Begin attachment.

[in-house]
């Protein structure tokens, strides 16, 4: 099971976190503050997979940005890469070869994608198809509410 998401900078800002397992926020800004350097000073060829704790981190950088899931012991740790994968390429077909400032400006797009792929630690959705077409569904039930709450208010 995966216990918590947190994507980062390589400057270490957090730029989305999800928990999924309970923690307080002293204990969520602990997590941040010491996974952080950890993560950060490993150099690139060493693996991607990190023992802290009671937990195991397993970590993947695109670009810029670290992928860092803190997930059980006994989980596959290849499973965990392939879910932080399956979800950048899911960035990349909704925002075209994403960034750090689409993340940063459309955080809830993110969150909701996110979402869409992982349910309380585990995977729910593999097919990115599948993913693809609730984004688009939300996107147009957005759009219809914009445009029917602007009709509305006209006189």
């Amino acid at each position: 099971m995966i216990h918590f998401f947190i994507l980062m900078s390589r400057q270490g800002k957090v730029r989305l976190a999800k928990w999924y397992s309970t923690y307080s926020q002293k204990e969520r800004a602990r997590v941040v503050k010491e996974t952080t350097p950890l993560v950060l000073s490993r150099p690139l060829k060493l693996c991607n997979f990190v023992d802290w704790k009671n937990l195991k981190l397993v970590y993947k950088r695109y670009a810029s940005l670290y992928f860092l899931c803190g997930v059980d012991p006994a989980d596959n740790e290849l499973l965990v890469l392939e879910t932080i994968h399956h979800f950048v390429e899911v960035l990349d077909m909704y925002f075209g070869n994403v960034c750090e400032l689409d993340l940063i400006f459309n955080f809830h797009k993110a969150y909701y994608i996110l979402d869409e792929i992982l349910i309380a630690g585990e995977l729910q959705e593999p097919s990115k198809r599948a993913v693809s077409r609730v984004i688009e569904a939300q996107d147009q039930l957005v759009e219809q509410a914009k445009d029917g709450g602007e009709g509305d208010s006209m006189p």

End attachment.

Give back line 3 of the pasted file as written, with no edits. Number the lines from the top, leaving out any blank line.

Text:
């Amino acid at each position: 099971m995966i216990h918590f998401f947190i994507l980062m900078s390589r400057q270490g800002k957090v730029r989305l976190a999800k928990w999924y397992s309970t923690y307080s926020q002293k204990e969520r800004a602990r997590v941040v503050k010491e996974t952080t350097p950890l993560v950060l000073s490993r150099p690139l060829k060493l693996c991607n997979f990190v023992d802290w704790k009671n937990l195991k981190l397993v970590y993947k950088r695109y670009a810029s940005l670290y992928f860092l899931c803190g997930v059980d012991p006994a989980d596959n740790e290849l499973l965990v890469l392939e879910t932080i994968h399956h979800f950048v390429e899911v960035l990349d077909m909704y925002f075209g070869n994403v960034c750090e400032l689409d993340l940063i400006f459309n955080f809830h797009k993110a969150y909701y994608i996110l979402d869409e792929i992982l349910i309380a630690g585990e995977l729910q959705e593999p097919s990115k198809r599948a993913v693809s077409r609730v984004i688009e569904a939300q996107d147009q039930l957005v759009e219809q509410a914009k445009d029917g709450g602007e009709g509305d208010s006209m006189p």